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Initiations of safer supply hydromorphone increased during the COVID-19 pandemic in Ontario: an interrupted time series analysis


Aims — Calls to prescribe safer supply hydromorphone (SSHM) as an alternative to the toxic drug supply increased during the COVID-19 pandemic but it is unknown whether prescribing behaviour was altered. We aimed to evaluate how the number of new SSHM dispensations changed during the pandemic in Ontario.

Methods — We conducted a retrospective interrupted time-series analysis using provincial administrative databases. We counted new SSHM dispensations in successive 28-day periods from March 22, 2016 to August 30, 2021. We used segmented Poisson regression methods to test for both a change in level and trend of new dispensations before and after March 17, 2020, the date Ontario’s pandemic-related emergency was declared. We adjusted the models to account for seasonality and assessed for over-dispersion and residual autocorrelation. We used counterfactual analysis methods to estimate the number of new dispensations attributable to the pandemic.

Results — We identified 1489 new SSHM dispensations during the study period (434 [mean of 8 per 28-day period] before and 1055 [mean of 56 per 28-day period] during the pandemic). Median age of individuals initiating SSHM was 40 (interquartile interval 33–48) with 61.7% (N = 919) male sex. Before the pandemic, there was a small trend of increased prescribing (incidence rate ratio [IRR] per period 1.002; 95% confidence interval [95CI] 1.001–1.002; p<0.001), with a change in level (immediate increase) at the pandemic date (relative increase in IRR 1.674; 95CI 1.206–2.322; p = 0.002). The trend during the pandemic was not statistically significant (relative increase in IRR 1.000; 95CI 1.000–1.001; p = 0.251). We estimated 511 (95CI 327–695) new dispensations would not have occurred without the pandemic.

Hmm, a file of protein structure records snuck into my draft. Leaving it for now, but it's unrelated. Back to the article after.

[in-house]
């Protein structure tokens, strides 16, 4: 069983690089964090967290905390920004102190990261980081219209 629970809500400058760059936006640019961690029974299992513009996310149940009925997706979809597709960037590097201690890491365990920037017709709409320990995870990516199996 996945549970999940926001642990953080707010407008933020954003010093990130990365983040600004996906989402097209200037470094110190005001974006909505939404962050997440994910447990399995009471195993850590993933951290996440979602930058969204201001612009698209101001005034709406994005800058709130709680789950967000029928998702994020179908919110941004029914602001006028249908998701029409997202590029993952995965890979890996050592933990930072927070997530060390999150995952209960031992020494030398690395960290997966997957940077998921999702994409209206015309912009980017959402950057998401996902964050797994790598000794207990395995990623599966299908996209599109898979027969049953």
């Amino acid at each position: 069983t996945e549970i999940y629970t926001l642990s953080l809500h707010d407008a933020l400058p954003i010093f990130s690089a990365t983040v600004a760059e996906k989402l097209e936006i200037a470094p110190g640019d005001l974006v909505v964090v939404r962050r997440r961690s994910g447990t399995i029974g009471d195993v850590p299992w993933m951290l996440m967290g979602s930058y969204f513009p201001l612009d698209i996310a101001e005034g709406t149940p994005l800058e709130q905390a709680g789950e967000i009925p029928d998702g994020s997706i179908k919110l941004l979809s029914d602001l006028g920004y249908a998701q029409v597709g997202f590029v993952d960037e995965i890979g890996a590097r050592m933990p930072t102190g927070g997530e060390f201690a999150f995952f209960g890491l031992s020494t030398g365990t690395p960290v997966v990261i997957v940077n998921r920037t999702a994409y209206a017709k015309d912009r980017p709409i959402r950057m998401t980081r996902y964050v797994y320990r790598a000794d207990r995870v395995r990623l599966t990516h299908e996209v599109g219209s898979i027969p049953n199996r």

Conclusion — The pandemic led to an abrupt increase in SSHM prescribing in Ontario, although the rate of increase was similar before and during the pandemic. The absolute number of individuals who accessed SSHM remained low throughout the pandemic.



Young S, Gomes T, Kolla G, McCormack D, Dodd Z, Raboud J, Bayoumi AM. PLoS One. 2023; 18(12):e0295145. Epub 2023 Dec 19.

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